Central Bank Digital Currency

In this article we will discuss Central Bank Digital Currency (CBDC)

In this article, we will discuss Central Bank Digital Currency (CBDC). So, let’s get started.

Central Bank Digital Currency

  • CBDCs are a digital form of a paper currency and unlike cryptocurrencies that operate in a regulatory vacuum, these are legal tender issued and backed by a central bank.
  • Many countries have decided to have their own CBDC to provide more reliable digital currencies to work as legal tender, prompting displacement of private digital currencies.
  • Bahamas has been the first economy to launch its nationwide CBDC — Sand Dollar.
  • Nigeria is another country to have rolled out eNaira in 2020.
  • China became the world’s first major economy to pilot a digital currency e-CNY in April 2020.
  • Korea, Sweden, Jamaica, and Ukraine are some of the countries to have begun testing its digital currency and many more may soon follow.
  • Recently, in its Budget 2022-23, the Government of India announced that its central bank will issue a digital currency as early as 2022-23.
  • The main objective is to mitigate the risks and trim costs in handling physical currency, costs of phasing out soiled notes, transportation, insurance and logistics.
  • It will also wean people away from cryptocurrencies as a means for money transfer.

Merits of CBDC

  • A Combination of Traditional and Innovative: CBDC can gradually bring a cultural shift towards virtual currency by reducing currency handling costs.
  • CBDC is envisaged to bring in the best of both worlds – the convenience and security of digital forms like cryptocurrencies, and the regulated, reserved-backed money circulation of the traditional banking system.
  • Easier Cross-Border Payments: CBDC can provide an easy means to speed up a reliable sovereign backed domestic payment and settlement system partly replacing paper currency.
  • It could also be used for cross-border payments; it could eliminate the need for an expensive network of correspondent banks to settle cross-border payments.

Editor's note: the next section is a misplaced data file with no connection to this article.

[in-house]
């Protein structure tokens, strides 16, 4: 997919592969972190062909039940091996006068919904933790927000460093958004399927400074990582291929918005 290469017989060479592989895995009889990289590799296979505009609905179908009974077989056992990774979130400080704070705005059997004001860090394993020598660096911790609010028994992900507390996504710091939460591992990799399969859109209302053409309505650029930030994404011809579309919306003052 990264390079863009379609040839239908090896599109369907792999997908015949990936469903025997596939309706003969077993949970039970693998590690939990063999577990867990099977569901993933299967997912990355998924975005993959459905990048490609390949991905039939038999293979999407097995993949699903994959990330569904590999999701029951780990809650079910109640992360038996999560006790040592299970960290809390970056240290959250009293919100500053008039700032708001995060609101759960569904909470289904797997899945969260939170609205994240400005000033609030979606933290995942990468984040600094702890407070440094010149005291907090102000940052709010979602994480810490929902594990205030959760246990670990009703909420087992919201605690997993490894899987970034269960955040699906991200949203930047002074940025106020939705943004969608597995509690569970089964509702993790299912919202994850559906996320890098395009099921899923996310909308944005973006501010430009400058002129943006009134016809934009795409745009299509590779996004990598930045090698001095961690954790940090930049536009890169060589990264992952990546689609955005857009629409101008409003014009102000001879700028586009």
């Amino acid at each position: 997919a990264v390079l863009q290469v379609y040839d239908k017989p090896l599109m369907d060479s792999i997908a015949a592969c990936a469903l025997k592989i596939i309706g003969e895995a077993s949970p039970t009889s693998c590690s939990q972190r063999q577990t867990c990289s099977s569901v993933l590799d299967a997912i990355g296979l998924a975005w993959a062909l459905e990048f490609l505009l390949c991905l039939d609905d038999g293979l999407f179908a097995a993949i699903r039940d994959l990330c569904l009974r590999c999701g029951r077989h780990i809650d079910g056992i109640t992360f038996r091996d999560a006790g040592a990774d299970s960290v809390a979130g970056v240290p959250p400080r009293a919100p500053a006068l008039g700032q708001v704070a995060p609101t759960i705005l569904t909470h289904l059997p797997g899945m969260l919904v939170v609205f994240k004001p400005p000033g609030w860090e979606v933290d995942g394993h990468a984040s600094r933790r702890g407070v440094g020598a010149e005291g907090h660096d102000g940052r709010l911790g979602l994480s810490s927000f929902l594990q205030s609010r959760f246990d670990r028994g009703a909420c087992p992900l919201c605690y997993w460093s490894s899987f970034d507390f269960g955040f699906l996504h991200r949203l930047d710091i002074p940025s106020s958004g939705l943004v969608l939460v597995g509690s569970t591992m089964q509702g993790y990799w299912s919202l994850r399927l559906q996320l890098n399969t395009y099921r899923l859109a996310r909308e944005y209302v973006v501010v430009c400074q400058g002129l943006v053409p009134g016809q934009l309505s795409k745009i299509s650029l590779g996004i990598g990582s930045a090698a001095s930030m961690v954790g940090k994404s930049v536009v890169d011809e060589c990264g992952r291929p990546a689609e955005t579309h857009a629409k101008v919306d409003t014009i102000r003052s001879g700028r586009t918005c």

• Financial Inclusion: The increased use of CBDC could be explored for many other financial activities to push the informal economy into the formal zone to ensure better tax and regulatory compliance .
  • It can also pave the way for furthering financial inclusion.
  • There is a need to enforce strict compliance of Know Your Customer (KYC) norms to prevent the currency’s use for terror financing or money laundering.

Risks Associated

  • Privacy Concerns: The first issue to tackle is the heightened risk to the privacy of users—given that the central bank could potentially end up handling an enormous amount of data regarding user transactions. This has serious implications given that digital currencies will not offer users the level of privacy and anonymity offered by transacting in cash.
  • Compromise of credentials is another major issue.
  • Disintermediation of Banks: If sufficiently large and broad-based, the shift to CBDC can impinge upon the bank’s ability to plough back funds into credit intermediation.
  • If e-cash becomes popular and the Reserve Bank of India (RBI) places no limit on the amount that can be stored in mobile wallets, weaker banks may struggle to retain low-cost deposits.
  • Other risks are:
  • Faster obsolescence of technology could pose a threat to the CBDC ecosystem calling for higher costs of upgradation.
  • Operational risks of intermediaries as the staff will have to be retrained and groomed to work in the CBDC environment.
  • Elevated cyber security risks, vulnerability testing and costs of protecting the firewalls
  • Operational burden and costs for the central bank in managing CBDC.

By competitiveworld27

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